HPS NIOS II PS7 PS8 MicroBlaze™ Versal

Worth mentioning in case of SoCs, the Hard Processor System (HPS) or Processing System 7/8 (PS7/8) do not contain just the dual-core ARM® Cortex® - A9 MPCore™ processor, they also have other integrated peripherals and memory interfaces. For more information please visit the manufacturer's website, listed in the table above.

Memory Interface Controller

In almost all cases, the carrier board is not made and designed by Analog Devices, so the external memory solution of the system is given. Meaning we can not support, modify or alter this important part of the system, in several cases we even have system limitations because of it (e.g. the memory interface is not fast enough to handle the required data throughput).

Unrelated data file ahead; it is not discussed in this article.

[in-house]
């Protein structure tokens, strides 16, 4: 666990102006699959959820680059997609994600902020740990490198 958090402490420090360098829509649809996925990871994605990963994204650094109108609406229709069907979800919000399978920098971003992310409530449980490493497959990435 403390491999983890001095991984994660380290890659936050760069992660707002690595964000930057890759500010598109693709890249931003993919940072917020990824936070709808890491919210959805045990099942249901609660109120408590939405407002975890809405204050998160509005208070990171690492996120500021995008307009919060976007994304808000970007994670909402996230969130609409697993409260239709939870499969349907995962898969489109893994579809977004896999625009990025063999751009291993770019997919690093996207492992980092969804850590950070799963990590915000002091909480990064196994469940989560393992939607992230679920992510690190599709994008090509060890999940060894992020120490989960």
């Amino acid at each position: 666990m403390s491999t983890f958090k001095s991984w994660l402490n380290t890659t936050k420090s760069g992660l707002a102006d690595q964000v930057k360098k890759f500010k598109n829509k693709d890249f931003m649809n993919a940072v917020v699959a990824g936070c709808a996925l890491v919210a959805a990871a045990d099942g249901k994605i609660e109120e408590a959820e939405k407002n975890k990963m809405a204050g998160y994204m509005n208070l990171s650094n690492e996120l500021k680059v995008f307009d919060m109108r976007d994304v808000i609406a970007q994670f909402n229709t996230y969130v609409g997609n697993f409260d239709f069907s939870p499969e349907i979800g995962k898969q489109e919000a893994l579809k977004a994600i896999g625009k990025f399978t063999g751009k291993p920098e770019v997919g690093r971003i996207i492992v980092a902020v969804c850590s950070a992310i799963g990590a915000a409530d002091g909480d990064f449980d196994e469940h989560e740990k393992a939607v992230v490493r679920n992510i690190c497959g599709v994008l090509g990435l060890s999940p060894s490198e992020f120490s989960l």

Under the two links below the user can find the landing page of the available memory solutions for both Altera and Xilinx:

Peripheral Interfaces

These interfaces are used to control external peripherals located on the prototyping board or the FMC IO board.
In HDL, these ports are named slightly different than how they're in the documentations. Thus, to make it easier for beginners, here you have the naming of the ports depending on the microprocessor used.

SPI

In general, the base system has two Serial Peripheral Interfaces, which are used as a control interface for FMC/HSMC devices. These SPI interfaces are controlled by the integrated SPI controller of the Hard Processor System (HPS) or Processing System 7/8 (PS7/8) or an Intel or Xilinx SPI controller core.

I2C/I2S/SPDIF

A couple of carrier boards require these standard interfaces for different purposes, for example, a configuration interface for an audio peripheral device. These peripherals do not necessarily have vital roles in the reference design, it's more like a generic goal to support all the provided peripherals of the carrier board.